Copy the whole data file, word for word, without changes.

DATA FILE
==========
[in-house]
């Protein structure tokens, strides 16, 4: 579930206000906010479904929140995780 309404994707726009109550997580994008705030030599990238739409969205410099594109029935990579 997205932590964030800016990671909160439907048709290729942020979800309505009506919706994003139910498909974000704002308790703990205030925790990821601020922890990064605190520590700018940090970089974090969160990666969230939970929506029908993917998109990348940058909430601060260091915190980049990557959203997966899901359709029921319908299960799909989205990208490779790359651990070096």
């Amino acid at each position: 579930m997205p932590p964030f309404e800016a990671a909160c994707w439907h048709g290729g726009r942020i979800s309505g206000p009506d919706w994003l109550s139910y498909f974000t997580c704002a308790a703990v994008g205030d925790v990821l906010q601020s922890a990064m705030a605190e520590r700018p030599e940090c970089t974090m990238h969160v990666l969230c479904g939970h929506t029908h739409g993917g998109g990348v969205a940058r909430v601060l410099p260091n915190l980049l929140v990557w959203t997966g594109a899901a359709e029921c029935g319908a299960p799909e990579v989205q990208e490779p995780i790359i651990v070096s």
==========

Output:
[in-house]
């Protein structure tokens, strides 16, 4: 579930206000906010479904929140995780 309404994707726009109550997580994008705030030599990238739409969205410099594109029935990579 997205932590964030800016990671909160439907048709290729942020979800309505009506919706994003139910498909974000704002308790703990205030925790990821601020922890990064605190520590700018940090970089974090969160990666969230939970929506029908993917998109990348940058909430601060260091915190980049990557959203997966899901359709029921319908299960799909989205990208490779790359651990070096």
């Amino acid at each position: 579930m997205p932590p964030f309404e800016a990671a909160c994707w439907h048709g290729g726009r942020i979800s309505g206000p009506d919706w994003l109550s139910y498909f974000t997580c704002a308790a703990v994008g205030d925790v990821l906010q601020s922890a990064m705030a605190e520590r700018p030599e940090c970089t974090m990238h969160v990666l969230c479904g939970h929506t029908h739409g993917g998109g990348v969205a940058r909430v601060l410099p260091n915190l980049l929140v990557w959203t997966g594109a899901a359709e029921c029935g319908a299960p799909e990579v989205q990208e490779p995780i790359i651990v070096s």